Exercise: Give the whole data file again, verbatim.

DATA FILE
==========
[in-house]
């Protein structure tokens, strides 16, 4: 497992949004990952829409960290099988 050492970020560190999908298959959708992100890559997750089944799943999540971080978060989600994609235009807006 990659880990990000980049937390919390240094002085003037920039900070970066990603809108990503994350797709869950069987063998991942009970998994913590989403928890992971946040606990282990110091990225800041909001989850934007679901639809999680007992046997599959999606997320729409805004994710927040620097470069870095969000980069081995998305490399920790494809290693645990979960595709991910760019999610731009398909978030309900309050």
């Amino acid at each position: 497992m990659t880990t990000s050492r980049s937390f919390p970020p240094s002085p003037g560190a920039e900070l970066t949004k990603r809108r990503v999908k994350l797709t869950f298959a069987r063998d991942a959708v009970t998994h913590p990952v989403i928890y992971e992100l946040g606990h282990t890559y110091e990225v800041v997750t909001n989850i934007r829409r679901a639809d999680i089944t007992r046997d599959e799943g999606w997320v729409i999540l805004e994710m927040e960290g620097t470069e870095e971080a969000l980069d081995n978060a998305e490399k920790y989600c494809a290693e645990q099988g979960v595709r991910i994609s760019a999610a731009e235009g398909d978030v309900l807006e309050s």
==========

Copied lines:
[in-house]
């Protein structure tokens, strides 16, 4: 497992949004990952829409960290099988 050492970020560190999908298959959708992100890559997750089944799943999540971080978060989600994609235009807006 990659880990990000980049937390919390240094002085003037920039900070970066990603809108990503994350797709869950069987063998991942009970998994913590989403928890992971946040606990282990110091990225800041909001989850934007679901639809999680007992046997599959999606997320729409805004994710927040620097470069870095969000980069081995998305490399920790494809290693645990979960595709991910760019999610731009398909978030309900309050």
């Amino acid at each position: 497992m990659t880990t990000s050492r980049s937390f919390p970020p240094s002085p003037g560190a920039e900070l970066t949004k990603r809108r990503v999908k994350l797709t869950f298959a069987r063998d991942a959708v009970t998994h913590p990952v989403i928890y992971e992100l946040g606990h282990t890559y110091e990225v800041v997750t909001n989850i934007r829409r679901a639809d999680i089944t007992r046997d599959e799943g999606w997320v729409i999540l805004e994710m927040e960290g620097t470069e870095e971080a969000l980069d081995n978060a998305e490399k920790y989600c494809a290693e645990q099988g979960v595709r991910i994609s760019a999610a731009e235009g398909d978030v309900l807006e309050s």